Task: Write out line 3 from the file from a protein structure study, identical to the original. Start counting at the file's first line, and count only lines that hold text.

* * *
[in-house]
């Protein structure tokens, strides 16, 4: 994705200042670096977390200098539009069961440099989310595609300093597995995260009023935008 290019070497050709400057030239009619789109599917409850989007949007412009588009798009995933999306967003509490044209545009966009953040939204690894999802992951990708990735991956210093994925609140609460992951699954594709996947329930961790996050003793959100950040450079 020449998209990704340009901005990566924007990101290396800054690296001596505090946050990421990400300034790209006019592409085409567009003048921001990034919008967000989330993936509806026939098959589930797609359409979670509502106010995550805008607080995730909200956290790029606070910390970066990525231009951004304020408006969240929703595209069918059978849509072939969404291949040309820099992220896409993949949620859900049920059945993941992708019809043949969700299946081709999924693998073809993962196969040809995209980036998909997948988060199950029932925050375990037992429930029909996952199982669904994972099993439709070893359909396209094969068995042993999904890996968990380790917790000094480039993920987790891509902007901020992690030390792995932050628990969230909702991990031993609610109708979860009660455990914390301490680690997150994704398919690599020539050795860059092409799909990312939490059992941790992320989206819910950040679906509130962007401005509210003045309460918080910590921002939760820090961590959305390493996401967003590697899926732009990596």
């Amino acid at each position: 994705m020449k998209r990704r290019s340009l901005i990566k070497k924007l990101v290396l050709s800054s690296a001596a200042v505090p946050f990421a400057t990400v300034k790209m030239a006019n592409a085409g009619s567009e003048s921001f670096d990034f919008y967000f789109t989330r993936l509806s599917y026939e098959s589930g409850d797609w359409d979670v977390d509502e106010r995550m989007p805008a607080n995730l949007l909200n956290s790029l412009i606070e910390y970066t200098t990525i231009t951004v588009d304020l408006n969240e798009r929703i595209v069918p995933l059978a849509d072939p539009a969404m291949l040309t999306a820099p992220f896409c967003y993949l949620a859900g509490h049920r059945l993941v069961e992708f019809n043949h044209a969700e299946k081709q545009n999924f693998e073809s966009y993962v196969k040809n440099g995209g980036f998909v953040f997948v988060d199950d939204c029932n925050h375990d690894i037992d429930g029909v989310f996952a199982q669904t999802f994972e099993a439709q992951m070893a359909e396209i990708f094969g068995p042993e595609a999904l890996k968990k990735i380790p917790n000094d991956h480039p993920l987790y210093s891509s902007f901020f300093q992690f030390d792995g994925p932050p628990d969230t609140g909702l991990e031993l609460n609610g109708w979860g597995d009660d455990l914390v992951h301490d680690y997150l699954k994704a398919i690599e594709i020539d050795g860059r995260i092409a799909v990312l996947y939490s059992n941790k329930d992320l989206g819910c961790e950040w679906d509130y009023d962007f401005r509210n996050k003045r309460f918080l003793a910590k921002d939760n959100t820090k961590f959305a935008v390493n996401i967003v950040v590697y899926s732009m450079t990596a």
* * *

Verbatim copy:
């Amino acid at each position: 994705m020449k998209r990704r290019s340009l901005i990566k070497k924007l990101v290396l050709s800054s690296a001596a200042v505090p946050f990421a400057t990400v300034k790209m030239a006019n592409a085409g009619s567009e003048s921001f670096d990034f919008y967000f789109t989330r993936l509806s599917y026939e098959s589930g409850d797609w359409d979670v977390d509502e106010r995550m989007p805008a607080n995730l949007l909200n956290s790029l412009i606070e910390y970066t200098t990525i231009t951004v588009d304020l408006n969240e798009r929703i595209v069918p995933l059978a849509d072939p539009a969404m291949l040309t999306a820099p992220f896409c967003y993949l949620a859900g509490h049920r059945l993941v069961e992708f019809n043949h044209a969700e299946k081709q545009n999924f693998e073809s966009y993962v196969k040809n440099g995209g980036f998909v953040f997948v988060d199950d939204c029932n925050h375990d690894i037992d429930g029909v989310f996952a199982q669904t999802f994972e099993a439709q992951m070893a359909e396209i990708f094969g068995p042993e595609a999904l890996k968990k990735i380790p917790n000094d991956h480039p993920l987790y210093s891509s902007f901020f300093q992690f030390d792995g994925p932050p628990d969230t609140g909702l991990e031993l609460n609610g109708w979860g597995d009660d455990l914390v992951h301490d680690y997150l699954k994704a398919i690599e594709i020539d050795g860059r995260i092409a799909v990312l996947y939490s059992n941790k329930d992320l989206g819910c961790e950040w679906d509130y009023d962007f401005r509210n996050k003045r309460f918080l003793a910590k921002d939760n959100t820090k961590f959305a935008v390493n996401i967003v950040v590697y899926s732009m450079t990596a």